Our first ground was that Brent had unlawfully ignored the role which community libraries and groups could play in fulfilling its duties under section 7 of the Public Libraries and Museums Act 1964. The judge could not "see that it is unlawful for the council to start the process by warning the groups, as in effect it did, that its approach would be that alternatives had to achieve the same level of savings for the same level of service as the Council's own proposals". All the alternative proposals failed "on the ground that the business case was not robust for a variety of reasons".

As regards the consultation, there was a "very extensive consultation programme over three months using a variety of well-publicesed forms of commuintication with the public at large, users and specific roups; there was ample opportunity for anyone who was concerned to find out more about the financial background, the costs of each library, and the basis for their selection for clsure, to seek further information". The judge saw no conflict between "the council keeping an open mind (!) and its consulting on the preferred route identified by officers and approved by the executive for consultation" (ie the 6 closures)

Going on to discuss Brent's "seven secret criteria" as I've nicknamed them, the Judge found that Brent did not close its mind to working with community groups, that the criteria "are not, save for one, more than an elaboration of the test which was fully notified to consultees, and of which I accept any group capable of making a worthwhile contribution would have been aware, without it having to be spelled out to them". Well, I hope that's clear enough! I think it means we're just back to our old friend the "robust business case", except that "the contribution to diversity and inclusion is not one of which the need to promote a robust business case would necessarily have forewarned a group looking to make a contribution to running a library". Err.., but it didn't matter anyway because no proposal failed because of any "failing in the public sector equality duty". They failed because they were not viable proposals by viable groups.
So in conclusion there was no unlawful failure to consult.

Do you remember the very complex arguments under the Equalities Legislation? Well the judge found against us on all of them.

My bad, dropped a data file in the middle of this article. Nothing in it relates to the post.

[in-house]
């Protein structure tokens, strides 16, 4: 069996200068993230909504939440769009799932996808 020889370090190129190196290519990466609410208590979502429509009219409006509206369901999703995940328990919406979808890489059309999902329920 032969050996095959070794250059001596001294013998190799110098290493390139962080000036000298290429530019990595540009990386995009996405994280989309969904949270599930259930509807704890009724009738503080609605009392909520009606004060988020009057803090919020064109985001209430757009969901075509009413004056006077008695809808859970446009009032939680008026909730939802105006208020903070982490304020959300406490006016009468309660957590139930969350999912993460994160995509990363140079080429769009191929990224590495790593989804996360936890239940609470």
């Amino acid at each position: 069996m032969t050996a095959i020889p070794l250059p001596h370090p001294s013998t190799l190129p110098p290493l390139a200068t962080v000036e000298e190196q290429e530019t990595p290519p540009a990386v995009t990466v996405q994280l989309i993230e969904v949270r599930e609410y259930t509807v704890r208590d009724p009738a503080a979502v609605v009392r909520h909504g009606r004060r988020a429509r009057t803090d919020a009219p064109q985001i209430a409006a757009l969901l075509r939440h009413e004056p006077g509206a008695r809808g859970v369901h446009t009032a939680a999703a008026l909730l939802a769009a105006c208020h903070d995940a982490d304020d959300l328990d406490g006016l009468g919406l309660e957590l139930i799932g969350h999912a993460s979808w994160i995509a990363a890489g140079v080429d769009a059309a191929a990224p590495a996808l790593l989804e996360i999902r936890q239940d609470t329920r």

Although it's very tempting I'm not going to comment on the judgment as I don't want to prejudice the next steps which are to ask the Court of Appeal for leave to appeal (the judge having refused leave, but that's normal).

Meanwhile, what's happening on the ground? Well, Brent, heavy-handedly, closed all 12 libraries this morning and posted police outside some of them. This was apparently so that they could tell the staff what was happening. Staff will be allowed to enter the 6 closed libraries to collect their belongings only if accompanied by security guards!

Anticipating something like this, our barrister, Helen Mountfield QC, asked for "interim relief" - that is, for Brent to be restrained from selling any of the buildings until an appeal has been heard. Brent's barrister asked for them to be released as from today from their undertaking not to take any irrevocable steps, and the judge agreed that there was no need for an order. He found Miss Harper's (Director of Environment and Neighbourhood Services) analysis of staff, management and financial difficulties over the last few months compelling, and felt that there was no risk of a "rapid disposal". Provided the buildings were still there the libraries could always be opened again.

I agree that staff have been placed in a very difficult situation and I know that a lot of us have been visiting our libraries regularly to talk to the staff, to try to cheer them up and to thank them for their continued dedication to helping all customers, but I do not agree that the libraries management have done all they could to ease the situation.

There's also a risk that Brent will move very quickly to strip the libraries of their books and fittings and to make it as difficult as possible for any of the 6 libraries to re-open. At Kensal Rise library this afternoon a large group of library supporters are hoping to prevent the library being boarded up later. Little confidence is inspired by Brent's notice in the window saying that the library will be closed in the morning but open again at 2pm, when that was clearly never the intention.

Keep a close eye on what's happening at your local branch. It's terribly sad that this issue has turned into a battle between our council which is supposed to serve us, and the campaigners who are fighting to preserve services which benefit so many residents.

Read an excellent article about the judgment by local author and supporter Maggie Gee (on left above) in the Guardian

Read more about the closures on the Kilburn Times site

Read about the Brent press conference also on the Kilburn Times site

Finally, there are some really good comments from some of us (and some short-sighted "Ann John" types - you know - we can buy books in supermarkets, from charity shops and online so we don't need libraries) on the BBC News site

Read the latest (on Saturday 15th October) and see the "24hour Community Library" set up by supporters of Kensal Rise on the excellent Wembley Matters blog here